Psychedelics and cannabis, especially, are famous for their time-stretching capacities. This was one of the reasons Aldous was so excited to try mescaline. He hadn’t had much luck escaping time through meditation, but here, finally, was a chemical short-cut to eternity. He wrote:
to be shown for a few timeless hours, the outer and inner world, not as they appear to an animal obsessed with survival or to a human being obsessed with words and notions, but as they are apprehended directly and unconditionally by Mind at Large, this is an experience of inestimable value.
His experiments with psychedelics gave him greater confidence in eternity. When his wife Maria was dying of cancer, he sat by her side whispering: ‘Peace now, I kept repeating. Peace, love, joy now. Being now. Peace in this timeless moment. Peace now, peace now!’
Huxley and Mayhew were not alone in finding time altered by psychedelics. As Shayla Love wrote in a piece on psychedelics and time:
A study from 1954 found time disorders in 13 out of 23 people under the influence of psychedelics. Most of them felt a "sense of temporal insularity,” where only the present was real and the past and future were far, far away.
Alan Watts emphasized the time-altering properties of psychedelics in The Joyous Cosmology. The first sentence of his person account is ‘this world has a different kind of time’. Later he writes:
Those of us who live in this driven and overpurposeful civilization need, more than anyone else, to lay aside some span of clock time for ignoring time, and for allowing the contents of consciousness to happen without interference. Within such timeless spaces, perception has an opportunity to develop and deepen in much the same way that I have described.
There’s less interest in psychedelics’ affect on time-consciousness these days, because we’re so focused on these drugs’ medicalized uses. But time-alteration can affect people’s moods and mental health, in both heavenly and hellish ways.
Most obviously, if people are facing the end of their life, psychedelics can heal them of ‘death anxiety’ by giving them a glimpse (illusory or not) of eternity. Tania Landauer took psilocybin when dying from cancer, and achieved a new perspective on time. She writes:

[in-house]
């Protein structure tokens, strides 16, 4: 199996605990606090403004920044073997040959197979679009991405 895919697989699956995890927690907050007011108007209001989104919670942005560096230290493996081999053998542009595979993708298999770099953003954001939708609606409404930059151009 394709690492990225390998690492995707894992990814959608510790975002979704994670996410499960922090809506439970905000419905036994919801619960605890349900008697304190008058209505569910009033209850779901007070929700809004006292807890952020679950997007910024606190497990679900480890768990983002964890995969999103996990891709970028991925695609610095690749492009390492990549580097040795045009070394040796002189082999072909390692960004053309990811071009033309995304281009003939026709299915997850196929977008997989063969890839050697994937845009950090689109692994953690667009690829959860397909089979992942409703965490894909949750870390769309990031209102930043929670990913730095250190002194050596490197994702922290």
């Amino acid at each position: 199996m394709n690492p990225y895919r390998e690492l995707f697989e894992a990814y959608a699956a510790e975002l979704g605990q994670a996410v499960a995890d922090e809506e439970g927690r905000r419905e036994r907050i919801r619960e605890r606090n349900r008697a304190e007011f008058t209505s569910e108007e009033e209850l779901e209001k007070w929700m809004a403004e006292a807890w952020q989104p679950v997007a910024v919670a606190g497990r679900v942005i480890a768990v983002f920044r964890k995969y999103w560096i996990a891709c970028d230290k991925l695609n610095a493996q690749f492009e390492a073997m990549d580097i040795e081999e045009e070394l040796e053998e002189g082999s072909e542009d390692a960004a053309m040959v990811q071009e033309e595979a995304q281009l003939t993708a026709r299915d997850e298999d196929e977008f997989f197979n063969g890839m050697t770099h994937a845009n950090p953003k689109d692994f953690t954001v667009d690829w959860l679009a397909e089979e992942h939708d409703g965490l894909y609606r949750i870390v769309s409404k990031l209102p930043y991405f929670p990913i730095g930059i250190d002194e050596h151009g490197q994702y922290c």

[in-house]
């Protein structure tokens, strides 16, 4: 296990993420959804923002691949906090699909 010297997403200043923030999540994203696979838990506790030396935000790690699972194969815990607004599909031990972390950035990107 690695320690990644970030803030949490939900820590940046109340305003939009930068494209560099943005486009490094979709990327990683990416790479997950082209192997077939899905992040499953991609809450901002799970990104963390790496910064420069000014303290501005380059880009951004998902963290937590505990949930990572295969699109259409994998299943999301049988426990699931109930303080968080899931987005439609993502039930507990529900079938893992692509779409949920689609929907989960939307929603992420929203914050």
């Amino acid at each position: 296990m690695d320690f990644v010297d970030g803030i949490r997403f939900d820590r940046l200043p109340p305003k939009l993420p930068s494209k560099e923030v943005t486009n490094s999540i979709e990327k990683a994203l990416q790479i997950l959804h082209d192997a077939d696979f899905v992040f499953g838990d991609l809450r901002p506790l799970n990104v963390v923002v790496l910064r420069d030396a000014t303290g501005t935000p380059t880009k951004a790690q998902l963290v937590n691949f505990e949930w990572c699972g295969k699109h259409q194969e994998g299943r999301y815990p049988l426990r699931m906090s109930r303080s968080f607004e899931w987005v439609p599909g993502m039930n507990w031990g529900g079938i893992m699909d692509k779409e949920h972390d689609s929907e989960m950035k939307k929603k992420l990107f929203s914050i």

If only [people] understood that we are all light beings dancing and traveling into eternity. Death can also be a time of joy, if one looks at it from this perspective.
Mental illnesses like depression involve distortions in self-consciousness – excessive self-rumination, disconnection from others and the world, self-criticism – and distortions in time-consciousness. Time, for the depressed person, weighs heavy, it drags. Their present experience is polluted with ruminations over the past or anxieties about the future. When they try psychedelics, meditation, music, or other means of altering consciousness, people can alter their time-consciousness, be liberated for a moment from the weight of the past, and feel the fullness of the Eternal Now.
However, psychedelic time stretching can work the other way – if you’re having a ‘bad trip’ or an emotionally difficult experience, it can feel like the experience is lasting years, decades, even several lifetimes. Here’s a quote from one interview we did, of someone who took three and a half grammes of mushrooms:
I completely lost any connection with the passage of time whatsoever. And I had the distinct experience that I had been tripping for 10,000 lifetimes.
People sometimes report the experience of being stuck in hell for eternity:
The experience itself had distorted my perception of time to feel like an eternity had passed, and was incredibly intense.
I was in the afterlife and more than that I was in hell and hell was an eternal loop…I was shaken for the rest of the trip and for six months after. [from this Vice article]
It was like eternal hell. Every moment felt like eternity, and every moment just felt like absolute hell. [from this article]
The actress Megan Fox reported such an experience. She tried ayahuasca in Costa Rica, and told journalists: ‘On the second night, I went to Hell for eternity. Just knowing it's eternity is torture in itself, because there's no beginning, middle or end.’
Such bad trips remind one of the ‘time prison’ in Black Mirror, where a person’s sense of time is digitally stretched so that five minutes seem like 1000 years.
If you want to find out more ahout the new science of time-consciousness, I recommend Marc Wittman’s book Altered States of Consciousness: Experiences Outside of Time. Wittman has studied time-consciousness more than any other scientist, including how psychedelics and meditation alter it.
What do you think – do spiritual practices like meditation and psychedelics give people a genuine glimpse of eternity, or is it an illusion?
After the paywall, a piece on trainee psychedelic therapists using breathwork to experience altered states, a BBC radio documentary on psychedelic spirituality, and a new paper from our team on what helps people cope with extended difficulties after taking psychedelics.